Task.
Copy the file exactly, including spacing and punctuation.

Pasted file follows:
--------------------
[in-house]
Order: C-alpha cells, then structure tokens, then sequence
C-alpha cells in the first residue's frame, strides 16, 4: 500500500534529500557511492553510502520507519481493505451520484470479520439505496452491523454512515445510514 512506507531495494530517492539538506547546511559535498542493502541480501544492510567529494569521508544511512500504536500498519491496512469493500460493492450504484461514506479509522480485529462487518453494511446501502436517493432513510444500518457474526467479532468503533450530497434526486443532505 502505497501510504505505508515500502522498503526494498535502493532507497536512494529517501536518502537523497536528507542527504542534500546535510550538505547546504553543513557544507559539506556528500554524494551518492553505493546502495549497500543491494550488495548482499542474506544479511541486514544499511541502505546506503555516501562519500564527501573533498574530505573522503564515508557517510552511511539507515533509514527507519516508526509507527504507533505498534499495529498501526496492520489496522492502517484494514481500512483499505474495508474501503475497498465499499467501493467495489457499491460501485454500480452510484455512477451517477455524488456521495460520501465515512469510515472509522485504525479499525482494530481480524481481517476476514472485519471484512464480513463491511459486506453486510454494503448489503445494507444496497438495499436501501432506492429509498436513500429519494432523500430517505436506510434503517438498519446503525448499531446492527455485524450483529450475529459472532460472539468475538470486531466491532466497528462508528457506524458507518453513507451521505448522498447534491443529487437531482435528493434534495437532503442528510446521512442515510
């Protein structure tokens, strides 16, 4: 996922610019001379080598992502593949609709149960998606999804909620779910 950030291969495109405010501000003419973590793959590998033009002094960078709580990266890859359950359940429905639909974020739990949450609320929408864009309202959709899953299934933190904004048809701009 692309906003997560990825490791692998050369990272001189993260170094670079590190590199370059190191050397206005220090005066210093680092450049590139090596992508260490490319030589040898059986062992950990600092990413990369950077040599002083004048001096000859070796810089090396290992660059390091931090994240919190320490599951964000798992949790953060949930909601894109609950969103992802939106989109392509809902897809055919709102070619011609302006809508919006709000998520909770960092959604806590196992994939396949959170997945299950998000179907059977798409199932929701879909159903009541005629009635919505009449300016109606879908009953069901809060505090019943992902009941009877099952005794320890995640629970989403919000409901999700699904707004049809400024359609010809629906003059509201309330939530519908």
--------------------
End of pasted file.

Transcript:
[in-house]
Order: C-alpha cells, then structure tokens, then sequence
C-alpha cells in the first residue's frame, strides 16, 4: 500500500534529500557511492553510502520507519481493505451520484470479520439505496452491523454512515445510514 512506507531495494530517492539538506547546511559535498542493502541480501544492510567529494569521508544511512500504536500498519491496512469493500460493492450504484461514506479509522480485529462487518453494511446501502436517493432513510444500518457474526467479532468503533450530497434526486443532505 502505497501510504505505508515500502522498503526494498535502493532507497536512494529517501536518502537523497536528507542527504542534500546535510550538505547546504553543513557544507559539506556528500554524494551518492553505493546502495549497500543491494550488495548482499542474506544479511541486514544499511541502505546506503555516501562519500564527501573533498574530505573522503564515508557517510552511511539507515533509514527507519516508526509507527504507533505498534499495529498501526496492520489496522492502517484494514481500512483499505474495508474501503475497498465499499467501493467495489457499491460501485454500480452510484455512477451517477455524488456521495460520501465515512469510515472509522485504525479499525482494530481480524481481517476476514472485519471484512464480513463491511459486506453486510454494503448489503445494507444496497438495499436501501432506492429509498436513500429519494432523500430517505436506510434503517438498519446503525448499531446492527455485524450483529450475529459472532460472539468475538470486531466491532466497528462508528457506524458507518453513507451521505448522498447534491443529487437531482435528493434534495437532503442528510446521512442515510
């Protein structure tokens, strides 16, 4: 996922610019001379080598992502593949609709149960998606999804909620779910 950030291969495109405010501000003419973590793959590998033009002094960078709580990266890859359950359940429905639909974020739990949450609320929408864009309202959709899953299934933190904004048809701009 692309906003997560990825490791692998050369990272001189993260170094670079590190590199370059190191050397206005220090005066210093680092450049590139090596992508260490490319030589040898059986062992950990600092990413990369950077040599002083004048001096000859070796810089090396290992660059390091931090994240919190320490599951964000798992949790953060949930909601894109609950969103992802939106989109392509809902897809055919709102070619011609302006809508919006709000998520909770960092959604806590196992994939396949959170997945299950998000179907059977798409199932929701879909159903009541005629009635919505009449300016109606879908009953069901809060505090019943992902009941009877099952005794320890995640629970989403919000409901999700699904707004049809400024359609010809629906003059509201309330939530519908």